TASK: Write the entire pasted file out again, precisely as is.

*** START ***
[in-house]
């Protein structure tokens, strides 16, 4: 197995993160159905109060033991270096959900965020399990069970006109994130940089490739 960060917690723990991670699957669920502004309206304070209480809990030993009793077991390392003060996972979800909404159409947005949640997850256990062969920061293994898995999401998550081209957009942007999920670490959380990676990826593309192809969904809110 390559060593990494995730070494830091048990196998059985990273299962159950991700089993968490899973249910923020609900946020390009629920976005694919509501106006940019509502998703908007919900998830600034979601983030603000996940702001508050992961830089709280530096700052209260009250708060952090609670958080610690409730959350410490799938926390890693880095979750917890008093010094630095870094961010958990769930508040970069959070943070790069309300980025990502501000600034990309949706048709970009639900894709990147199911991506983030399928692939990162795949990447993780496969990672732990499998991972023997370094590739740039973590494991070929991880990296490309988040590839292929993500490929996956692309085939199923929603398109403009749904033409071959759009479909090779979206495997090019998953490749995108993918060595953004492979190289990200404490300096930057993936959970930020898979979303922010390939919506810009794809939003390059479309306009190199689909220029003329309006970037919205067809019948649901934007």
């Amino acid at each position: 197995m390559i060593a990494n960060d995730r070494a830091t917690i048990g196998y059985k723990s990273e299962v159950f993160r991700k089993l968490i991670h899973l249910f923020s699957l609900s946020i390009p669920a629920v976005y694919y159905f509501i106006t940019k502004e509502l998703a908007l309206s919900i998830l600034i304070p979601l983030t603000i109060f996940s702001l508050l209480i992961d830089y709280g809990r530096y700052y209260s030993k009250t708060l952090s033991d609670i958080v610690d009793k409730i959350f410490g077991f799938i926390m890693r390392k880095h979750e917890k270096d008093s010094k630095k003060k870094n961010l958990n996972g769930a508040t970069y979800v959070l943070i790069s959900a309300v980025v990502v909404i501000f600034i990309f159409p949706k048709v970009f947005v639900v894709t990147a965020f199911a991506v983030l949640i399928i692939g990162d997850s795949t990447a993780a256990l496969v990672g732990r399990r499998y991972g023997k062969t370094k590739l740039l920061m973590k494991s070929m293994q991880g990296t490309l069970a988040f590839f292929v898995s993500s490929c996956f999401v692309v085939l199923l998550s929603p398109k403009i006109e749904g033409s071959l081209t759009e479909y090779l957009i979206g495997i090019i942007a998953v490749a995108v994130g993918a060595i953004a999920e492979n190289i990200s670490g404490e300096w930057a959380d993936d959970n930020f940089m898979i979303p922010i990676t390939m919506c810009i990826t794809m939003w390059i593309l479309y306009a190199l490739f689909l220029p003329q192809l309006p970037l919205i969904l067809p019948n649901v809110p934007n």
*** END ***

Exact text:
[in-house]
């Protein structure tokens, strides 16, 4: 197995993160159905109060033991270096959900965020399990069970006109994130940089490739 960060917690723990991670699957669920502004309206304070209480809990030993009793077991390392003060996972979800909404159409947005949640997850256990062969920061293994898995999401998550081209957009942007999920670490959380990676990826593309192809969904809110 390559060593990494995730070494830091048990196998059985990273299962159950991700089993968490899973249910923020609900946020390009629920976005694919509501106006940019509502998703908007919900998830600034979601983030603000996940702001508050992961830089709280530096700052209260009250708060952090609670958080610690409730959350410490799938926390890693880095979750917890008093010094630095870094961010958990769930508040970069959070943070790069309300980025990502501000600034990309949706048709970009639900894709990147199911991506983030399928692939990162795949990447993780496969990672732990499998991972023997370094590739740039973590494991070929991880990296490309988040590839292929993500490929996956692309085939199923929603398109403009749904033409071959759009479909090779979206495997090019998953490749995108993918060595953004492979190289990200404490300096930057993936959970930020898979979303922010390939919506810009794809939003390059479309306009190199689909220029003329309006970037919205067809019948649901934007």
């Amino acid at each position: 197995m390559i060593a990494n960060d995730r070494a830091t917690i048990g196998y059985k723990s990273e299962v159950f993160r991700k089993l968490i991670h899973l249910f923020s699957l609900s946020i390009p669920a629920v976005y694919y159905f509501i106006t940019k502004e509502l998703a908007l309206s919900i998830l600034i304070p979601l983030t603000i109060f996940s702001l508050l209480i992961d830089y709280g809990r530096y700052y209260s030993k009250t708060l952090s033991d609670i958080v610690d009793k409730i959350f410490g077991f799938i926390m890693r390392k880095h979750e917890k270096d008093s010094k630095k003060k870094n961010l958990n996972g769930a508040t970069y979800v959070l943070i790069s959900a309300v980025v990502v909404i501000f600034i990309f159409p949706k048709v970009f947005v639900v894709t990147a965020f199911a991506v983030l949640i399928i692939g990162d997850s795949t990447a993780a256990l496969v990672g732990r399990r499998y991972g023997k062969t370094k590739l740039l920061m973590k494991s070929m293994q991880g990296t490309l069970a988040f590839f292929v898995s993500s490929c996956f999401v692309v085939l199923l998550s929603p398109k403009i006109e749904g033409s071959l081209t759009e479909y090779l957009i979206g495997i090019i942007a998953v490749a995108v994130g993918a060595i953004a999920e492979n190289i990200s670490g404490e300096w930057a959380d993936d959970n930020f940089m898979i979303p922010i990676t390939m919506c810009i990826t794809m939003w390059i593309l479309y306009a190199l490739f689909l220029p003329q192809l309006p970037l919205i969904l067809p019948n649901v809110p934007n």